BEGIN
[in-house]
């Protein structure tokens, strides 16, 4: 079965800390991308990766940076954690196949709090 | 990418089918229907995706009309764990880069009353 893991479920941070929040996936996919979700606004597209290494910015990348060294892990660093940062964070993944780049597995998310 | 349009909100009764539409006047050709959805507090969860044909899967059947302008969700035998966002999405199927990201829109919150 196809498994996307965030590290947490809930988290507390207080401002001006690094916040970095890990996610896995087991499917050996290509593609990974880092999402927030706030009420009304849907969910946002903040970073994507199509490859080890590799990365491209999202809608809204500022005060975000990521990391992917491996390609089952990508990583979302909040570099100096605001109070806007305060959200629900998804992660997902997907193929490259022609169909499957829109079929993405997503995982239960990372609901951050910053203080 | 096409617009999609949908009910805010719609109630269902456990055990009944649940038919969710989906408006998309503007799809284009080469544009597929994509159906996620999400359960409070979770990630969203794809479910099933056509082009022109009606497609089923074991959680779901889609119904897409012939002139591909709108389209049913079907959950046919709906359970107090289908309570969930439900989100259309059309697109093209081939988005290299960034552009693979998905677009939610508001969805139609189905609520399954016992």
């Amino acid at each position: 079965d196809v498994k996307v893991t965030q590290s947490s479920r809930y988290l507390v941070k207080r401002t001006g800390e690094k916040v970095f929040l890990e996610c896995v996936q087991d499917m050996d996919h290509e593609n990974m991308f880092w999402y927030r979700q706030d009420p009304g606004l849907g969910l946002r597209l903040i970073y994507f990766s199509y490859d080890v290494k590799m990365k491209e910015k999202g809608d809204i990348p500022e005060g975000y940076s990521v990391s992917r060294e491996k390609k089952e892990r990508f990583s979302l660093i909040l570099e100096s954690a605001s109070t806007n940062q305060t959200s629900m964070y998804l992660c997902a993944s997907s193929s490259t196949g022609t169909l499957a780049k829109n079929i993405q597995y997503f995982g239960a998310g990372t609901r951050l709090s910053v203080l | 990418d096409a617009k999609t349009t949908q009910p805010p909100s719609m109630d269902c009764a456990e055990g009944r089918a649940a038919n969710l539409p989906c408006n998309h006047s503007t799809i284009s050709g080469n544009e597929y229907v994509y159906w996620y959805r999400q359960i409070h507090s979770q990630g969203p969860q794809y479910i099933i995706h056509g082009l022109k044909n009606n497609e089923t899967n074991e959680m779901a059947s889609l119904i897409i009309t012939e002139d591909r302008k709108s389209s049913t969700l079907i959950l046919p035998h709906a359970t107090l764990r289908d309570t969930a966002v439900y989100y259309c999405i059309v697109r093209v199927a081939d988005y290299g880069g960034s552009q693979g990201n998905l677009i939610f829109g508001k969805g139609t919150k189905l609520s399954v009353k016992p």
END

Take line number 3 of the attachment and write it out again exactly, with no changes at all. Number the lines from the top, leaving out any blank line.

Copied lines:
């Amino acid at each position: 079965d196809v498994k996307v893991t965030q590290s947490s479920r809930y988290l507390v941070k207080r401002t001006g800390e690094k916040v970095f929040l890990e996610c896995v996936q087991d499917m050996d996919h290509e593609n990974m991308f880092w999402y927030r979700q706030d009420p009304g606004l849907g969910l946002r597209l903040i970073y994507f990766s199509y490859d080890v290494k590799m990365k491209e910015k999202g809608d809204i990348p500022e005060g975000y940076s990521v990391s992917r060294e491996k390609k089952e892990r990508f990583s979302l660093i909040l570099e100096s954690a605001s109070t806007n940062q305060t959200s629900m964070y998804l992660c997902a993944s997907s193929s490259t196949g022609t169909l499957a780049k829109n079929i993405q597995y997503f995982g239960a998310g990372t609901r951050l709090s910053v203080l | 990418d096409a617009k999609t349009t949908q009910p805010p909100s719609m109630d269902c009764a456990e055990g009944r089918a649940a038919n969710l539409p989906c408006n998309h006047s503007t799809i284009s050709g080469n544009e597929y229907v994509y159906w996620y959805r999400q359960i409070h507090s979770q990630g969203p969860q794809y479910i099933i995706h056509g082009l022109k044909n009606n497609e089923t899967n074991e959680m779901a059947s889609l119904i897409i009309t012939e002139d591909r302008k709108s389209s049913t969700l079907i959950l046919p035998h709906a359970t107090l764990r289908d309570t969930a966002v439900y989100y259309c999405i059309v697109r093209v199927a081939d988005y290299g880069g960034s552009q693979g990201n998905l677009i939610f829109g508001k969805g139609t919150k189905l609520s399954v009353k016992p």